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Mao Zedong as a Father: Nianpu Notes from January 1951

In the six big volumes of Mao Zedong Nianpu (1949-1976) published in Beijing this past December 2013, a number of new texts can be located, and minor mysteries solved. I was fortunate to pick up copies of all six volumes on a recent trip to Shanghai. Chronologically organized, the writing in January 1951 is particularly interesting.

Having decided in October to go to war in Korea, and having been heavily involved in the planning and execution of that war, Mao in January 1951 was also consumed with interest in the campaign to suppress counterrevolutionaries, border consolidation, ongoing land reform in previously “unliberated areas,” as well as the occasional cultural policy — an area of great interest for Mao.

The first few days of January 1951 found him more taken than usual with his role as a father — not to the nation, but instead to his own children. Here, we learn how Mao was informed of his son’s death in Korea, and find him just a couple of days later writing a tender note to his daughter, Li Na.

Translations are often a bit rough, but they are my own.

1 January 1951

Mao revises an editorial for Renmin Ribao (People’s Daily) on improving the livelihood of the working masses. [Nianpu, Vol. 1, p. 275]  

2 January 1951

Mao complements officials in the south/southwestern province of Guangxi on their plan for anti-bandit work. [Nianpu, Vol. 1, p. 275]  

Mao, along with his wife Jiang Qing (who may be at a rural commune nearby) is informed by a communication from Zhou Enlai and Peng Dehuai that Mao’s son, Mao Anying, had been killed in the Korean War some five weeks prior on 25 November 1950. An excuse for the delay is tendered by Zhou and Peng, who write, referring back to 25 November: “Because at that time you all had colds  [当时我因你们都在感冒中], we decided to send this to you in the future; but Comrade [Liu] Shaoqi already had been sent [this information] to read.” Mao then says what has been known about his own loss; a laconic or terse response.  But then he goes on to praises Gao Ruishi’s idea for establishing cemeteries on the Korean battlefields for the Chinese People’s Volunteers once the war is over; this appears to be some solace and also perhaps appeals to Mao’s imperial or romantic imagination. [Nianpu, Vol. 1, pp. 275-276]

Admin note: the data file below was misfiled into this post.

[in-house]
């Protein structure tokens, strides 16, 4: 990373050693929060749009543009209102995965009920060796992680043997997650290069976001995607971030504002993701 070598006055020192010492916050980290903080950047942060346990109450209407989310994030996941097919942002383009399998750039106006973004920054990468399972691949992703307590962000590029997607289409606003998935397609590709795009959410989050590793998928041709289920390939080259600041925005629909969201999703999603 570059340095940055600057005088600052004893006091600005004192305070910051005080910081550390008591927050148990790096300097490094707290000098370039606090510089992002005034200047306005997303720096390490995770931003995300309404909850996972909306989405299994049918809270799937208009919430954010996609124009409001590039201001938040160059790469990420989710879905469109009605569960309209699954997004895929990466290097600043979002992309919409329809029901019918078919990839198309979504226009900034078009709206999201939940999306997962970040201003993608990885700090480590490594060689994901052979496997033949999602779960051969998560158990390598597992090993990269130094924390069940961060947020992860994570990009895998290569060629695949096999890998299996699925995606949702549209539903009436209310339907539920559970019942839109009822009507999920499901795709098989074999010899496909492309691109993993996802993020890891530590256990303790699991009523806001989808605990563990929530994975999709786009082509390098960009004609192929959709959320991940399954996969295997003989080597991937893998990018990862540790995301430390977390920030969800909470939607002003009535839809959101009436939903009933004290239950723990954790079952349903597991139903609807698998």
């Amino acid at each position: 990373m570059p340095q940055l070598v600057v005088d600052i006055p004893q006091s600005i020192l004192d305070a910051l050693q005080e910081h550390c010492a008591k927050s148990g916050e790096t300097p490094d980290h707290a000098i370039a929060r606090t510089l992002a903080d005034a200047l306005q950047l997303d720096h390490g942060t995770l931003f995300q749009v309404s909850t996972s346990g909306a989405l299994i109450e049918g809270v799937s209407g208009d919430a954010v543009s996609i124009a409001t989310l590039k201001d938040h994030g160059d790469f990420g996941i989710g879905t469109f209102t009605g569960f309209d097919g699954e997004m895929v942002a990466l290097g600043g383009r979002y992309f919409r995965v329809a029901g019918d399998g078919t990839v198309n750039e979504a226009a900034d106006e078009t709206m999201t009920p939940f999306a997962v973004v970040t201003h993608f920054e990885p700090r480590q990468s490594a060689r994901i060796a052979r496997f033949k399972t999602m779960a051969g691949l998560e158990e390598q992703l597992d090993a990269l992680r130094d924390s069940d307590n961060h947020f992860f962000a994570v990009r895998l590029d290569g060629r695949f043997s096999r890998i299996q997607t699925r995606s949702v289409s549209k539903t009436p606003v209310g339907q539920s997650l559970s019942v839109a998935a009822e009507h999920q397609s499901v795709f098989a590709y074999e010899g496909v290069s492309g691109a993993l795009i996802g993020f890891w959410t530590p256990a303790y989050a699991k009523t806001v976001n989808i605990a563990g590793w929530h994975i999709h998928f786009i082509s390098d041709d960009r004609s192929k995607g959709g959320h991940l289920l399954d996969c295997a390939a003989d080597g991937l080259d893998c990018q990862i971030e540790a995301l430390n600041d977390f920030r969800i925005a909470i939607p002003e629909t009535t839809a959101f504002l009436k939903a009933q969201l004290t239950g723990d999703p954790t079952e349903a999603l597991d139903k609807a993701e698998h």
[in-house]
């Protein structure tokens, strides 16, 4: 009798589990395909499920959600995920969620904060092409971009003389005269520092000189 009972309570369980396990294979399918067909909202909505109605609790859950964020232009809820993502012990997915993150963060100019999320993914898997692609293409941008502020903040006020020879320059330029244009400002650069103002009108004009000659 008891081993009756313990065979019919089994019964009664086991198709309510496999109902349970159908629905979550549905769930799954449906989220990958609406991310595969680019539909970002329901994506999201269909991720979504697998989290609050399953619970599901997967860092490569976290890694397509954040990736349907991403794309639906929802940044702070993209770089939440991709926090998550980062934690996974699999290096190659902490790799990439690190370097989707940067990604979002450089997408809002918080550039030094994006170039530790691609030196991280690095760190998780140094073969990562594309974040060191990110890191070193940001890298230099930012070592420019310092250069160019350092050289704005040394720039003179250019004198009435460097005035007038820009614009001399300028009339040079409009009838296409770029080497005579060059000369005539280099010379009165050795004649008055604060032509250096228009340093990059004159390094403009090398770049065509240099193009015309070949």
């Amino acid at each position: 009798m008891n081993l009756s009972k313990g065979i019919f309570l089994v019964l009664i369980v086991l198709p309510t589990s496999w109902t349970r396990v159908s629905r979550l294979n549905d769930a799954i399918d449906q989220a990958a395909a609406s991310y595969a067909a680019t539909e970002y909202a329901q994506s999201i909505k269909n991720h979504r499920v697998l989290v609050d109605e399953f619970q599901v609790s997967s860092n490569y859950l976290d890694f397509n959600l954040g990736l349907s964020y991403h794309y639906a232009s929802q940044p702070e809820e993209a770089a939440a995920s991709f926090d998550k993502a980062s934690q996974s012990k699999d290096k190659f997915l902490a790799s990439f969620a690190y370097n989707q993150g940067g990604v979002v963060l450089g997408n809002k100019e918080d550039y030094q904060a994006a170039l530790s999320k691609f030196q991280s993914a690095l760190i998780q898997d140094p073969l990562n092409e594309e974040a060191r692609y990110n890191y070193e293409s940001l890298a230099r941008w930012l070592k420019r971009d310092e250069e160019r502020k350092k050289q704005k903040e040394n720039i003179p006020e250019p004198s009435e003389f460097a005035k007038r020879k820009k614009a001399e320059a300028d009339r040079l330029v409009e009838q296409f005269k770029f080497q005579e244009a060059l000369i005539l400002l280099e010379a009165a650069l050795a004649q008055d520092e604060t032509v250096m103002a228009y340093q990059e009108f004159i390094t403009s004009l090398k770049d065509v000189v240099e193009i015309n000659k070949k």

4 January 1951

Mao receives a note from Huang Kecheng [黄克诚] in his old home province of Hunan, explaining that reactionaries in old military schools remain a problem, partially because not many can be arrested, given that their crimes occurred before liberation and they had not committed any crimes since liberation. Does this mean they were puppet troops under the Japanese?  [Nianpu, Vol. 1, p. 276]

Mao writes two affectionate notes to his daughter Li Na, telling her he heard she was sick, and that he really misses her. “If you recuperate really well and get better soon, everyone will be really happy,” he writes, then noting “There was a huge snow, did you see it?” On January 6, Mao wrote to her again: “Are you or aren’t you feeling a little better? Daddy really misses you.” [Nianpu, Vol. 1, p. 277]

*All references are from Mao Zedong Nianpu, 1949-1976 [Chronology of Mao Zedong, 1949-1976], Vol. 1 (Beijing: Zhonggong zhongyang wenxian chubanshe, 2013).


Translations and Work Habits

I was pleased to find a volunteer had translated my Atlantic essay on the Unhasu Orchestra’s trip to Paris, and into Chinese, no less! 

Also, this is a fine essay on great writers and their work habits. 

Tibet on the Horizon

Chamdo in Paris

Tonight, wandering north toward the Rue Oberkampf in search of my little home for the week in Belleville (Parisian Chinatown), I ran across a Tibetan restaurant known as “Norbulingka.”  The establishment was on the ground floor of an average-sized building, yet it somehow seemed even more squat than an average restaurant, more insulated, more buttery.  So I went in and found a manager from Kham, and after some typical grappling for linguistic common ground, I coughed out what little remains of my command of Tibetan courtesies.   Like some tea houses in Lhasa or Chengdu, the place was certainly fine for a meeting of importance — quite unlike the German-influenced “Panic Room” where I had just before been hammering at a recalcitrant book chapter in the midst of orange and pink techno underneath a mural of African kids wearing East German military uniforms with stickers on their heads describing how stupid it was to have built the Berlin Wall.

Norbulinka beats techno every time.

“Tashi dele” duly bestowed, on the way out of the place, I fixed my gaze upon a poster of a handsome bald man wearing glasses.  It was of course the Dalai Lama, and the poster spoke of his upcoming appearance in Toulouse, France, in mid-August.

And speaking of the Dalai Lama….

McGranahan on Tibet’s Imperial Encounter

I found this paper by Carole McGranahan at the University of Colorado to be rather interesting:

Dr. McGranahan, whose anthropology home page is here, is the author of Arrested Histories: Tibet, the CIA, and Memories of a Forgotten War (Duke University Press, 2010).  She also has one of the more active Twitter feeds among academics with an interest in Tibet and clearly believes that the Tibetan government-in-exile has a strong case to make for state sovereignty and independence.